Ash spewing eruptions from Turrialba Volcano, located some 70 Kilometers (43 miles) northeast of San José, increased this week, volcanologists from the University of Costa Rica and the National University announced. The vast majority of the country is NOT affected, although the populated San Jose is getting the winds carrying the ash.
The eruptions formed ash columns of approximately 300 meters (985 feet) above the volcano’s crater, according to reports from the National University’s Volcanological and Seismological Observatory of Costa Rica (OVSICORI).
Mauricio Mora, a volcanologist with the University of Costa Rica’s National Seismological Network (RSN), said in a public report that activity at Turrialba between Dec. 15 – 27 was mostly low with very low seismic activity and sporadic and weak ash spewings.
“Starting on December 28. However, we recorded an increase in seismic activity, with volcanic tremors lasting between 4-7 minutes,” he said. This spike in the activity resulted in a strong explosion at 23:00 hours on Thursday that hurled incandescent rocks around the crater, Mora said.
Winds are carrying ash
Mora said that ash plumes of up to 500 meters (1,640 ft) formed this week above Turrialba’s crater, located in northern Cartago province.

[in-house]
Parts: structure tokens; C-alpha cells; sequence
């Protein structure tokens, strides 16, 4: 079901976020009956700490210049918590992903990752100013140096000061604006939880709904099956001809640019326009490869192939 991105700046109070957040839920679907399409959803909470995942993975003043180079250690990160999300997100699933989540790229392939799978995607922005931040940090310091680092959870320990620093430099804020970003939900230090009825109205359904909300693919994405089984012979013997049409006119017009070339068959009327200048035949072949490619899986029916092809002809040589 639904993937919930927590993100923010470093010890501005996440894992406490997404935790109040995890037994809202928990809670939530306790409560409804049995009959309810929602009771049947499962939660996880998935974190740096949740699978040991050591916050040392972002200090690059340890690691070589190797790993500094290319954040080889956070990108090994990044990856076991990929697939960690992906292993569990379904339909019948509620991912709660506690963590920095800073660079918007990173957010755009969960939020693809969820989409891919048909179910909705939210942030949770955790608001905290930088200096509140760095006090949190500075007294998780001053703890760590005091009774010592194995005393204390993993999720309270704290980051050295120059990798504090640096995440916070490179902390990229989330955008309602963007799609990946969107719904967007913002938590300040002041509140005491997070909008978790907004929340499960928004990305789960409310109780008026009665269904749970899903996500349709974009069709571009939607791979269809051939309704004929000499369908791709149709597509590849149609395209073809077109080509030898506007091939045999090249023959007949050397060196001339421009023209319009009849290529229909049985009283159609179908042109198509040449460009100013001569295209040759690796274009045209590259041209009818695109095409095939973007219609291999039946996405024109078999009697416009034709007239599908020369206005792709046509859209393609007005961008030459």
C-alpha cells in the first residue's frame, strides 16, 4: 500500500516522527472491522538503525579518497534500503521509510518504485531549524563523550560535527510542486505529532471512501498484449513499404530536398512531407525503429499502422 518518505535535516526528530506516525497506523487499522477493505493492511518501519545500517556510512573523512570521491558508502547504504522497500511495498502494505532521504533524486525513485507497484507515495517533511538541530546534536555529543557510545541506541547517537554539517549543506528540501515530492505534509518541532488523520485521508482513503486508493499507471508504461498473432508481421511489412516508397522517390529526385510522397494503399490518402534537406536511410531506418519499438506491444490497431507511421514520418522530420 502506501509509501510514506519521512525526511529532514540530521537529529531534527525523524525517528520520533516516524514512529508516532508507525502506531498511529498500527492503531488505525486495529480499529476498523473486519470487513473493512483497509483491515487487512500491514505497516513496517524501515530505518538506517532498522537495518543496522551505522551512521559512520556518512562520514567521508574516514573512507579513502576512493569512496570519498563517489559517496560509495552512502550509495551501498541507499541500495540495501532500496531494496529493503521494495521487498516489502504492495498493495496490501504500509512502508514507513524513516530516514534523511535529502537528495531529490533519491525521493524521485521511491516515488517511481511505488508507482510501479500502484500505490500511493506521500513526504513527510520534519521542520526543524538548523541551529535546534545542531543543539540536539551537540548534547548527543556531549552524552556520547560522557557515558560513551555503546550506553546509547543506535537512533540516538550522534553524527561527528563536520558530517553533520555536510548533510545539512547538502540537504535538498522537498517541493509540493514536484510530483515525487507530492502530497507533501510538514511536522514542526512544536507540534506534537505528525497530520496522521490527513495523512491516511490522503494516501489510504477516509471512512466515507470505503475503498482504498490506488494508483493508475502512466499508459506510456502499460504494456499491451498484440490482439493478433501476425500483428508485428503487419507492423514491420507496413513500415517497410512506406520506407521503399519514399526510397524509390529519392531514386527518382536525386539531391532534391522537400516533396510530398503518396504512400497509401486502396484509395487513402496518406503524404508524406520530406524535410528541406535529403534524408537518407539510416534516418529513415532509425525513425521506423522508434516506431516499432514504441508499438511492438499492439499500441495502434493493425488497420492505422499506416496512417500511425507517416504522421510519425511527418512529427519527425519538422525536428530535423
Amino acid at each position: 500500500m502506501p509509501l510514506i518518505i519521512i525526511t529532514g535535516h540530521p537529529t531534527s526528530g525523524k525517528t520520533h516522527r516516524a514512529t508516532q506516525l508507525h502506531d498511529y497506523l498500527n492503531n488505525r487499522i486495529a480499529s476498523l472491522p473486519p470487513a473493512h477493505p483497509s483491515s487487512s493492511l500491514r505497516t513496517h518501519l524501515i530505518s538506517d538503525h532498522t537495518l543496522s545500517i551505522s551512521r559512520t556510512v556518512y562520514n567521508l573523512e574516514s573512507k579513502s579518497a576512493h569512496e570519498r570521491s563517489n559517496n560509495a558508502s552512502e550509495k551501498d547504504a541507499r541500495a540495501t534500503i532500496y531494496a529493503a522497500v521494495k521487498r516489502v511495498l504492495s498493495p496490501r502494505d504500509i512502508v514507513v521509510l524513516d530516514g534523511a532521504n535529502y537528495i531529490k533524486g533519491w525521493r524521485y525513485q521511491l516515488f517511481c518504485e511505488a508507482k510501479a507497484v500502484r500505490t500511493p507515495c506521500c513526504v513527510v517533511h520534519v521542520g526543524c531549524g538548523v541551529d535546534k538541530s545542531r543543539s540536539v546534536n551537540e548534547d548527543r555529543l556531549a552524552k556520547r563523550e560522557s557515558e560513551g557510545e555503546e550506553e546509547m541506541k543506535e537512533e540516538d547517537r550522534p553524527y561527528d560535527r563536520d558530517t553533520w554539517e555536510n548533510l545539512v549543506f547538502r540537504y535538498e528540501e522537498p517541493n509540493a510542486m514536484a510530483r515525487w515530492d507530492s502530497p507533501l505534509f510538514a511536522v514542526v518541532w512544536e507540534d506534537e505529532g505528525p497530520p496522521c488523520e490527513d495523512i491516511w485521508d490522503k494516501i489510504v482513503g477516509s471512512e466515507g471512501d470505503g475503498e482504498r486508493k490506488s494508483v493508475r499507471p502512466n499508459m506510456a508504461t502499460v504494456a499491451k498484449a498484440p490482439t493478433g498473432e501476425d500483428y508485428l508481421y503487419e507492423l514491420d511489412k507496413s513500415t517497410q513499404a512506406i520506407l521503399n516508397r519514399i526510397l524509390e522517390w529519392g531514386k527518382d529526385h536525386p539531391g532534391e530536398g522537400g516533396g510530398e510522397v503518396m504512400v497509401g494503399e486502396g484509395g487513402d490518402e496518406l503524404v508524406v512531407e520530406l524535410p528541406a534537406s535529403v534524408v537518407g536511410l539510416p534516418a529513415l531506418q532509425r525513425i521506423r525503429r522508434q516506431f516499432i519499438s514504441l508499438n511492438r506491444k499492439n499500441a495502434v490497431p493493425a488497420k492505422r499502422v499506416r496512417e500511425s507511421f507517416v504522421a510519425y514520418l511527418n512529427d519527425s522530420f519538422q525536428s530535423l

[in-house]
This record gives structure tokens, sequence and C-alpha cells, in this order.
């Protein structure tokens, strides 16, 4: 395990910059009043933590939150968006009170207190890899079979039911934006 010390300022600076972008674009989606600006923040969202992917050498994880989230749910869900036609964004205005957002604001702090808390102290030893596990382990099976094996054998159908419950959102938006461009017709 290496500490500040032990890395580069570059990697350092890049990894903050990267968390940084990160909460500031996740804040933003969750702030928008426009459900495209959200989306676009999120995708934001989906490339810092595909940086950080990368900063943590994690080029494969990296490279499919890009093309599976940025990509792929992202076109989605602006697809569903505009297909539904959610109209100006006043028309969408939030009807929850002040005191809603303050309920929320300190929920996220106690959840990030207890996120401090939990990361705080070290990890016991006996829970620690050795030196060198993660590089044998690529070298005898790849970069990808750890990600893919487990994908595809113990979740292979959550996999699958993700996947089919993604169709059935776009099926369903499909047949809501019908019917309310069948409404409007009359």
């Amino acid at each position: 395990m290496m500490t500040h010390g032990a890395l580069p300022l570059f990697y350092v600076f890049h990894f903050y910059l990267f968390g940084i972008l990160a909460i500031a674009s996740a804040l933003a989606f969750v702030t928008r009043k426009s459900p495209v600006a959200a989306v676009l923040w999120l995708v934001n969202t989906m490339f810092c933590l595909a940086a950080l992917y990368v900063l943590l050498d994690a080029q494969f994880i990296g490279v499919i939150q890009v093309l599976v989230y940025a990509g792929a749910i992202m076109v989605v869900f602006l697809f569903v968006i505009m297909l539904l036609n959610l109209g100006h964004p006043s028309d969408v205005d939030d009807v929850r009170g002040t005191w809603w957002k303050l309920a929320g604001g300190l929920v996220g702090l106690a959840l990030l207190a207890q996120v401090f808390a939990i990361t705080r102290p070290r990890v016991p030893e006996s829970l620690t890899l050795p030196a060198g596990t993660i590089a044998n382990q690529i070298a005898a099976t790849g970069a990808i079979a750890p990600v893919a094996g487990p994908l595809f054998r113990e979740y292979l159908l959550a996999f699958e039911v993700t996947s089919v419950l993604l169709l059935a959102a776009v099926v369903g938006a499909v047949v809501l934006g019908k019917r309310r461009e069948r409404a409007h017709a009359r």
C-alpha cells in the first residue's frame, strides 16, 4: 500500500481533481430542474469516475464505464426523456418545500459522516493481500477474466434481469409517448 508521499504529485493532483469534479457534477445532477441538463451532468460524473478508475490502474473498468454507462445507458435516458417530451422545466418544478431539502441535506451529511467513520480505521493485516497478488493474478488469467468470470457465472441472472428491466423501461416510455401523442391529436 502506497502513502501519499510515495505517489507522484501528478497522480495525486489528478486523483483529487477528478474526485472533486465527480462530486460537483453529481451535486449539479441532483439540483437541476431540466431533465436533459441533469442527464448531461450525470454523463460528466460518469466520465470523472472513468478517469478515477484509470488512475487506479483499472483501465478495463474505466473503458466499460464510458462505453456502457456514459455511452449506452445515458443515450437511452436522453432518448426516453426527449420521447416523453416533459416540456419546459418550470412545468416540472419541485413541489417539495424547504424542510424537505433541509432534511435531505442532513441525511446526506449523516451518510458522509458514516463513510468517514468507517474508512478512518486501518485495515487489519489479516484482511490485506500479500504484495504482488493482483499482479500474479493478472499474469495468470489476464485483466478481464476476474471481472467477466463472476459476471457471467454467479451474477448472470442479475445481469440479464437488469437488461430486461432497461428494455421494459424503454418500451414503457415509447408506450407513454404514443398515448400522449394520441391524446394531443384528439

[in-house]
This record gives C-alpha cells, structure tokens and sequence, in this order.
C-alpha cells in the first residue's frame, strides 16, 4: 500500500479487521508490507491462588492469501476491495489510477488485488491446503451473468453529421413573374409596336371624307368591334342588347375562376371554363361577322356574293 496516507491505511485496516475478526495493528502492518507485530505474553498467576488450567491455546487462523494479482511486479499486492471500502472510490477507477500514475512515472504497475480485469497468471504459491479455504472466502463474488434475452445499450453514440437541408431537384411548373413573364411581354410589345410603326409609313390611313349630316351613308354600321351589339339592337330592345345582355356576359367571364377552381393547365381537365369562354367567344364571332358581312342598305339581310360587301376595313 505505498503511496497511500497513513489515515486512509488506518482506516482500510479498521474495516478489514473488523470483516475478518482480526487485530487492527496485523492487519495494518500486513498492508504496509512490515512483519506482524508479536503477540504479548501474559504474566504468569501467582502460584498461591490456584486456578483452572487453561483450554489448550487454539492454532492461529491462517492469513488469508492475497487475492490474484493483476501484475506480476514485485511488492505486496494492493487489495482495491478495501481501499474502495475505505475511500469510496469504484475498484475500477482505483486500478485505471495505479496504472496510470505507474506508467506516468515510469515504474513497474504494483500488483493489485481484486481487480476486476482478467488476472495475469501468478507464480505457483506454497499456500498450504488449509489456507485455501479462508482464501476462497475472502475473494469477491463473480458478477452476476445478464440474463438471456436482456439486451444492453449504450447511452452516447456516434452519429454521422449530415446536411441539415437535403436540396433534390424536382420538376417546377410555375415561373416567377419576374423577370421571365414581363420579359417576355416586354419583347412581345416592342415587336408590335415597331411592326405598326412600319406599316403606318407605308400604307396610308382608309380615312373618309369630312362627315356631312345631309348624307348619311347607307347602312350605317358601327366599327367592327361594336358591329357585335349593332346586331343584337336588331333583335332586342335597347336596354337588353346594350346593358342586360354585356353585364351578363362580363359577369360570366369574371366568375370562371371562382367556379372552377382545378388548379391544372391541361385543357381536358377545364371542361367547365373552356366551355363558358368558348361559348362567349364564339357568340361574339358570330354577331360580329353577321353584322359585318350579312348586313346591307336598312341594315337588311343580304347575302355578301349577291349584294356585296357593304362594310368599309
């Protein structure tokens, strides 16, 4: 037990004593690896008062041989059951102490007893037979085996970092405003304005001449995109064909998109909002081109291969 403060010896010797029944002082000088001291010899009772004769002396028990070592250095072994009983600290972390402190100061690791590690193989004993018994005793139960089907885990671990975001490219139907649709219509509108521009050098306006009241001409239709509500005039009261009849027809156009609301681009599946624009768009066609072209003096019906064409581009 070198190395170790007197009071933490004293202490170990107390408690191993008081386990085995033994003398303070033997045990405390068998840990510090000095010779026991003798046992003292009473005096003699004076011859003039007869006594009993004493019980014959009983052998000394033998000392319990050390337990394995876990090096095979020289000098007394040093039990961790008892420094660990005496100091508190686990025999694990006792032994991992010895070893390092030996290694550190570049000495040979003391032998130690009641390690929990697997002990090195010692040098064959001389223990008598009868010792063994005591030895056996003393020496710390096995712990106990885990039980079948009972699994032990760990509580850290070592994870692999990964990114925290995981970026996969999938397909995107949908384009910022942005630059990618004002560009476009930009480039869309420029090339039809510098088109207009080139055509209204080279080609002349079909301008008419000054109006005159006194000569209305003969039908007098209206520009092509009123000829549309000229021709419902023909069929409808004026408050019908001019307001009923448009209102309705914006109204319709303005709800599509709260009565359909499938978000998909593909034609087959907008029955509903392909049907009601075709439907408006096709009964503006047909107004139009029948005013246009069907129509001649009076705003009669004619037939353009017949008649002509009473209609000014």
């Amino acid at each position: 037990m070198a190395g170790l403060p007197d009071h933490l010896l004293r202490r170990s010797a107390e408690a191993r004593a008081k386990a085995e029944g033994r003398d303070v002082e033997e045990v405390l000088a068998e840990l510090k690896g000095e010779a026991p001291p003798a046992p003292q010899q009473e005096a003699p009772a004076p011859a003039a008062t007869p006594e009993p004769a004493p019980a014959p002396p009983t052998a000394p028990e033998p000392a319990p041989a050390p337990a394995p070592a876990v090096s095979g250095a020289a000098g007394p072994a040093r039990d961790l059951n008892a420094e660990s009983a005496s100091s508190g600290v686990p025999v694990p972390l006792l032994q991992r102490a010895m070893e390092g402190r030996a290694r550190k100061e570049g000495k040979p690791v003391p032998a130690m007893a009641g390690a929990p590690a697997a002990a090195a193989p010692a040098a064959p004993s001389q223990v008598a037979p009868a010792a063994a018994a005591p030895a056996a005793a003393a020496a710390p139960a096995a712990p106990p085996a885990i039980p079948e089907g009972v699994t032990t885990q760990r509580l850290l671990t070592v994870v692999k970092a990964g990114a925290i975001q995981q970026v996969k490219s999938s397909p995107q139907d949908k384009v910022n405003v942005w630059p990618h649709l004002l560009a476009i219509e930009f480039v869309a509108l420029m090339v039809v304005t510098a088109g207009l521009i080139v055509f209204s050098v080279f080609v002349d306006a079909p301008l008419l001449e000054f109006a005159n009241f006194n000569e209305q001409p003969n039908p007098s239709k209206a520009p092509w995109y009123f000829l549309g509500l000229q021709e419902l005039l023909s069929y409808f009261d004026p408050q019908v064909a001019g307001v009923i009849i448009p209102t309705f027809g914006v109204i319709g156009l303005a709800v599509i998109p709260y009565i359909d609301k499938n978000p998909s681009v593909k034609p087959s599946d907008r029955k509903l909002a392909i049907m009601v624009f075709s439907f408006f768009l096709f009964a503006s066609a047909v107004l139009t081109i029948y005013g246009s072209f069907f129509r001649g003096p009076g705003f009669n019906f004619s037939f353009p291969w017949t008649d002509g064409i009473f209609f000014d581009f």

Strong gusts of wind took ashes to several locations across the Central Valley. People reported ashfall in Cartago and San José, and as far away as the province of Heredia close to the SJO San Jose airport.
Messages on OVSICORI and RSN’s social media profiles reported ashfall and sulfur odors in several communities in Turrialba and northern Cartago. There are also reports from San José residents in Coronado, Goicoechea, Moravia, Montes de Oca, Curridabat, Zapote, and Tibas in the Northeast side of San Jose.
Turrialba has been active since 2014. In September, it started a new eruptive cycle with periodic ash and vapor explosions up to 4,000 meters (13,100 ft) above its crater.
Emergency agencies maintain a security perimeter of two kilometers around the volcano.
Not affected regions
- The North and the South Pacific Coasts (Including the Liberia City and International Airport (LIR)
- North and South Caribbean Coasts
- Southern Area
- Northern Area
The most affected regions are the areas on the Northeast side of the Central Valley, as you can see the map below.
- The yellow triangle shows the most affected areas in the Central Valley.
- The green triangle shows the affected areas by the ashfall in the wind gusts.
- The gray area shows the regions where ashfall may arrive but in a less significant way
At Premio we will continue updating this situation. Please keep on checking our blog and social network.